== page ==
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Regulators turn to technology to improve OHS outcomes

Wednesday, 16 August, 2017 - 11:00
Industry news

Drones, apps, computer simulations and the power of social media are supporting safety in construction by providing new ways to investigate incidents and share safety best practice, according to WorkSafe ACT and SafeWork NSW.

Work health and safety regulators and technology leaders recently joined a range of government and private sector organisations to discuss the introduction and embedding of these technologies to enhance work health and safety.

The breakfast seminar was co-hosted by WorkSafe ACT, SafeWork NSW and the Safety Institute of Australia and showcased progress to date and foreshadowed emerging technologies and its uses.

ACT work safety commissioner Greg Jones said industry was always looking to make improvements in supporting safety in the workplace and identified technology as one way to increase opportunities to achieve this.

“We’ve already seen the power of social media and video as a medium to spread and share safety messages and information in an engaging and relatable way in the ACT,” Jones said.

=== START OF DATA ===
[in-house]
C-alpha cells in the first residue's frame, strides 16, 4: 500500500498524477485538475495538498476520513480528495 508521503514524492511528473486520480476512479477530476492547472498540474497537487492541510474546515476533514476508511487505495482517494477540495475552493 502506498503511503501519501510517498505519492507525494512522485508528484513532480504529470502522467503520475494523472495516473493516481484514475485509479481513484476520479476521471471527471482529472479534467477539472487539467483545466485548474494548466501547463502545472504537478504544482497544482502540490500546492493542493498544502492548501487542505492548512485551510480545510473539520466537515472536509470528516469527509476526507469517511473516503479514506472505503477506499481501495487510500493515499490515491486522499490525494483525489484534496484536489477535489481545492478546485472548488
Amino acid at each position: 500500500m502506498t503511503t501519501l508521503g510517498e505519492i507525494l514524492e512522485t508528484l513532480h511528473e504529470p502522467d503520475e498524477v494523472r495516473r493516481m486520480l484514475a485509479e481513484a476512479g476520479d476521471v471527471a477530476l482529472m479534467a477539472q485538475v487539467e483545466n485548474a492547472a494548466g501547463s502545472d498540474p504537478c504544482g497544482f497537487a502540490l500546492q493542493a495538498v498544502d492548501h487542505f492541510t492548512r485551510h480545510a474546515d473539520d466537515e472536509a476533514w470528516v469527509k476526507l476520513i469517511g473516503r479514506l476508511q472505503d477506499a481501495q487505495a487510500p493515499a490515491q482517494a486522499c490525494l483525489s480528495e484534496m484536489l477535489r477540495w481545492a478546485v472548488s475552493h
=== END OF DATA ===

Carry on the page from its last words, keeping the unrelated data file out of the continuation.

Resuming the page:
SafeWork NSW group director, regional operations and response, Tony Williams said digital technology now had a vital role in preventing workplace incidents.

“Safety starts with you and through our digital platforms we aim to make safety as simple as possible for businesses and workers,” Williams said.

“It doesn’t have to be complicated or expensive; it can be as simple as downloading our ‘Safe’ app on your phone or iPad and getting your staff and subbies to watch a video about working safely at heights.”

Across construction sites apps are also becoming increasingly used to support the monitoring of personal safety for lone or remote workers, providing automatic site recording of attendance at sites and also in the delivery of safety messages.

“We have also seen the emergence of drone technology in supporting investigations,” Jones said.

“Drones are effective in providing visibility and access to areas that may be difficult or unsafe to reach or cannot be accessed as part of an investigation.

“Practically they are also supporting companies to check progress on sites and assess work that is underway.”

Jones said any technology that could support safety was welcomed.

“It may be as simple as being able to see on a tablet or smart phone who is present on a site at any time thanks to the automatic capture of log ins, or sharing videos and messages with colleagues on important issues around safety,” he said.

“Our focus is on supporting all workers to get home safely and I look forward to continuing to explore these technologies and their applications with my colleagues nationally as well as internationally.”